Author's Note: Darlings, yes. I have officially begun one multi-chapter work before finishing another. As usual, I make no promises, but please know that both chapter two of this work and chapter three of "Help" are in process. So, yes, my utter capitulation to the whims of my fickle Muse is complete. But, I've wanted to write this piece since I finished Misspent Youth, so I figured it's best to strike while the iron's hot.
Mercurial Prerequisites: Little of this (especially the tense change) will make sense unless you've read Albus Potter and the Misspent Youth.
And now, please enjoy:
The Mercury Chronicles: Transitions
There are events in society that so profoundly change one's world that one looks at anything written before said event as horribly out-of-date, whether it was written two weeks earlier or two years. And so it was with the outing of Scorpius Malfoy and Rose Weasley – the couple. The paparazzi had been trying to get the inside scoop on them for ages, to no avail, of course. There were five people in the world who knew the answer to that question – six if you count that Mick bint in America, which I don't – and none of them were telling any time soon. So it was inevitable that the bloody fools were camped outside Rose's house, Malfoy Manor and the Ministry waiting to be the first to ask us an inane question or twelve. Naturally, our response was not to leave the house unless it was absolutely necessary.
However, when one needs an outfit for an interview with Miss Lavender Brown, leaving the house becomes absolutely necessary. On the morning of the 2nd of August 2023, Rose and Scorpius came over to strategise. I met them at the floo entrance, happily finding Scorpius none the worse for wear after having broken his fast chez Uncle Ron.
"Albus, who's at the floo, love?" Mum called from her office.
"Just Rose and Scorpius, Mum," I called back. "We'll be in my room." The three of us began to make our way upstairs, arm-in-arm-in-arm, when we heard Mum scrambling over to meet us.
"Wait! Er, I mean, you will have the door open up there, right?"
"Albus, honestly. It was one thing when you were eleven, but you're older now and, well, things are a bit different, what with –"
I cut her off. Even just in front of Rose and Scorpius, this was embarrassing.
"Mum, I'm going to be in there, too. There will be three of us – what in Salazar's name do you think we get up to at school, anyway?" Mum stood there a moment, visibly trying not to ponder the answer to that question.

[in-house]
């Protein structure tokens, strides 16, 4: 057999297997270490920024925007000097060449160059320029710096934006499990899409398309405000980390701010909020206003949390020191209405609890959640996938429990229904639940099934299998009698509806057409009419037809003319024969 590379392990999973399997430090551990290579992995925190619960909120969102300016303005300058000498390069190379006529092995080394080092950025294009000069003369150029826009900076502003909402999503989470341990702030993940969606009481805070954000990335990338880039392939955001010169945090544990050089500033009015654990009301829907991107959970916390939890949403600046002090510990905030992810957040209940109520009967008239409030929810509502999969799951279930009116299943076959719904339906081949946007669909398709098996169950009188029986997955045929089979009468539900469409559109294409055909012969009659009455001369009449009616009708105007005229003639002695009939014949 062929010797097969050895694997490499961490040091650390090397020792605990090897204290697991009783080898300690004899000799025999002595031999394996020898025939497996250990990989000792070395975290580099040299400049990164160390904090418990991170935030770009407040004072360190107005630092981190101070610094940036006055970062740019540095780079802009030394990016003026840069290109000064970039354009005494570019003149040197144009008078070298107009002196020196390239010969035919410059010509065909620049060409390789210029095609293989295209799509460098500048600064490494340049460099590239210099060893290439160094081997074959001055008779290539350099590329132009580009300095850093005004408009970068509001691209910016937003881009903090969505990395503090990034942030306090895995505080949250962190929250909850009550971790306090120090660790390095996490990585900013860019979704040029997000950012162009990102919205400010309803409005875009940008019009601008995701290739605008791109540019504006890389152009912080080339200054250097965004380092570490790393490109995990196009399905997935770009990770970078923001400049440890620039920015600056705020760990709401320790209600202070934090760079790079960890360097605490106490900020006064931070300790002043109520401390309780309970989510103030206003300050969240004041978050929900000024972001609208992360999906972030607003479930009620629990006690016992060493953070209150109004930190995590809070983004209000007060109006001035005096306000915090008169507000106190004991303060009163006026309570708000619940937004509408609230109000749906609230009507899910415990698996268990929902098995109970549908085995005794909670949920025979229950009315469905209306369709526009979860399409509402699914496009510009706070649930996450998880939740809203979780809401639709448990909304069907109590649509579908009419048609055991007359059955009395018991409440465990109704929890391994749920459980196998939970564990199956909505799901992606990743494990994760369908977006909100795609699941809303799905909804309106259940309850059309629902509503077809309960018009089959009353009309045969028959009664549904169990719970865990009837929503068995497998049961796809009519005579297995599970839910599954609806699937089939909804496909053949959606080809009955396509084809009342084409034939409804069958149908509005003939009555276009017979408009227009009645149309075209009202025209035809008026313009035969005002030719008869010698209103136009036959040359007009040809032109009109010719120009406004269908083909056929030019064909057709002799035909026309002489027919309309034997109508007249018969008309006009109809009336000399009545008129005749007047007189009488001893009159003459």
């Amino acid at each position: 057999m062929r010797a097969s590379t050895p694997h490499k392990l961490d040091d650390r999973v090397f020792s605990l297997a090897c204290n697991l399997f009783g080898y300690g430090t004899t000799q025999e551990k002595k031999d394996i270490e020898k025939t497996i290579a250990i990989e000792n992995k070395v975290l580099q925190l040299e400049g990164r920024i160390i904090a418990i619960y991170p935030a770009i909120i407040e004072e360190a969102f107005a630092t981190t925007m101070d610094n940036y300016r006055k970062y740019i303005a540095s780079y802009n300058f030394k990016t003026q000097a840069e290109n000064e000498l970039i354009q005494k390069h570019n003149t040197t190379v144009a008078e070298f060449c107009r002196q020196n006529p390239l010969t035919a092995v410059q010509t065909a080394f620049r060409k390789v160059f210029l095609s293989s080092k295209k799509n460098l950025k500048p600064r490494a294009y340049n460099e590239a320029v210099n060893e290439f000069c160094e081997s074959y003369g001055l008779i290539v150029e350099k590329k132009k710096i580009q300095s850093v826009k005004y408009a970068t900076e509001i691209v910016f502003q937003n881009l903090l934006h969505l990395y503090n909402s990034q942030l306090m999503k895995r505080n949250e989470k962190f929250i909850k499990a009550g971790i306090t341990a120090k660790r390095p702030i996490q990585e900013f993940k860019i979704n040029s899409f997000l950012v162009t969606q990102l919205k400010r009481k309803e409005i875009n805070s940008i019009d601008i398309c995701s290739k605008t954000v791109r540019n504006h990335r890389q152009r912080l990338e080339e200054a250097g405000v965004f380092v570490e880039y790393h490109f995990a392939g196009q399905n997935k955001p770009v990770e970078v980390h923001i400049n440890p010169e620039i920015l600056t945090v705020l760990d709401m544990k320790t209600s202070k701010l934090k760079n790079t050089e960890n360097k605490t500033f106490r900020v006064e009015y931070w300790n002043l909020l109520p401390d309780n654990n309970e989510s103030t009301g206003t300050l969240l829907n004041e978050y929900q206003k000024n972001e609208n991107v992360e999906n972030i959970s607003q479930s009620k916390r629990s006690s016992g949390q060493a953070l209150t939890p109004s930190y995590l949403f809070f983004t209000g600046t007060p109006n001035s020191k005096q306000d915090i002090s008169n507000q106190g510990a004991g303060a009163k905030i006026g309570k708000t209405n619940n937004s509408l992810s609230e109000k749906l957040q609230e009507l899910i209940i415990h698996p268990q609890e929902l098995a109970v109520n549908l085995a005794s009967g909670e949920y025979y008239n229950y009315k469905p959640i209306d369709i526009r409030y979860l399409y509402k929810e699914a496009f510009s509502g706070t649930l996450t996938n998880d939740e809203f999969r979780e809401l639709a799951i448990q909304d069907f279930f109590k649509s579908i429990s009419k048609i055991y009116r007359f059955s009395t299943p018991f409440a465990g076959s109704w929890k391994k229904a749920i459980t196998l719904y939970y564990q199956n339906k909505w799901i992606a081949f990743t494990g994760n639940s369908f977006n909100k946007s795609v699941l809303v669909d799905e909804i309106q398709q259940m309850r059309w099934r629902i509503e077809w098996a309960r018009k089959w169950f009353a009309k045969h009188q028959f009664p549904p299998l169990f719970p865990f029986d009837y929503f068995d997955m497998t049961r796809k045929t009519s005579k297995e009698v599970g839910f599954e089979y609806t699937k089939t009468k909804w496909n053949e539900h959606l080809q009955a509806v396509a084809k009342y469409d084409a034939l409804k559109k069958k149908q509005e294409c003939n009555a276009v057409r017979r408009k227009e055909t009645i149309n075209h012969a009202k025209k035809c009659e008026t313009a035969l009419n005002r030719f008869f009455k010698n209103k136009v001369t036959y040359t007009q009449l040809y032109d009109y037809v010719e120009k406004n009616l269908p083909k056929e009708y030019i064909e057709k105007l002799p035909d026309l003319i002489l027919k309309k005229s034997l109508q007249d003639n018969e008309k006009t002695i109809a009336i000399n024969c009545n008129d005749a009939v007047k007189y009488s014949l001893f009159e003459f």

"And besides, Aunt Ginny," Rose interjected, "I may love Albus with all my heart, but I'm not sharing Scorpius with anyone." Rose flashed Mum a cheeky wink, and we continued on our way.
"Obviously this calls for something dark, perhaps with an emerald print, love," Scorpius offered, once we were safely ensconced in my room. "You'll want to maintain your Slytherin pride, without going too over-the-top."
"Darlings, I tend to disagree," Rose said, rather insistently. "As fabulous as she is, Miss Brown is still, after all, a Gryffindor. If there ever were a time to go full muggle, this might just be it. Albus, darling, do you have any of those muggle mags your Aunt Audrey gave you?"
I rummaged through my desk and pulled out my stack of magazines. Rose handed us each two and charged us with finding an outfit in there that wouldn't just look good, but would be something I could develop a brand around. And she was right. Certainly Miss Lavender would want to show me the trade, but she would expect me to wow her at the interview. When I saw the black and white ensemble with the 3cm lapels, I knew I was there. Black sports coat - nearly a smoking jacket, but with satin lapels instead of velvet, black dungarees, not faded, a white open collar oxford and a necktie nearly as skinny in the front as in the back. It said casual decadence, attitude and self-sufficiency. It gave what status-quo there was in 2025 a hearty two-finger salute. Only problems were excesses of eyeliner and hairspray, but we could work around that. I showed the picture to Rose and Scorpius and they applauded. Now for the tricky part; getting out of the house.
Dad was of little help; he went on about some nonsense like "a free press is the backbone of a vibrant democracy" when I asked him to call his Aurors to disperse the paparazzi. Mom wouldn't bring down the anti-apparition ward, either. She reckoned that this was a problem of our own making, and had we not wanted to be in the public eye, blah blah blah... Miss Patil couldn't custom spell anything in the five days I had left, so owl-order was out of the question. It looked like we were going to have to face the music.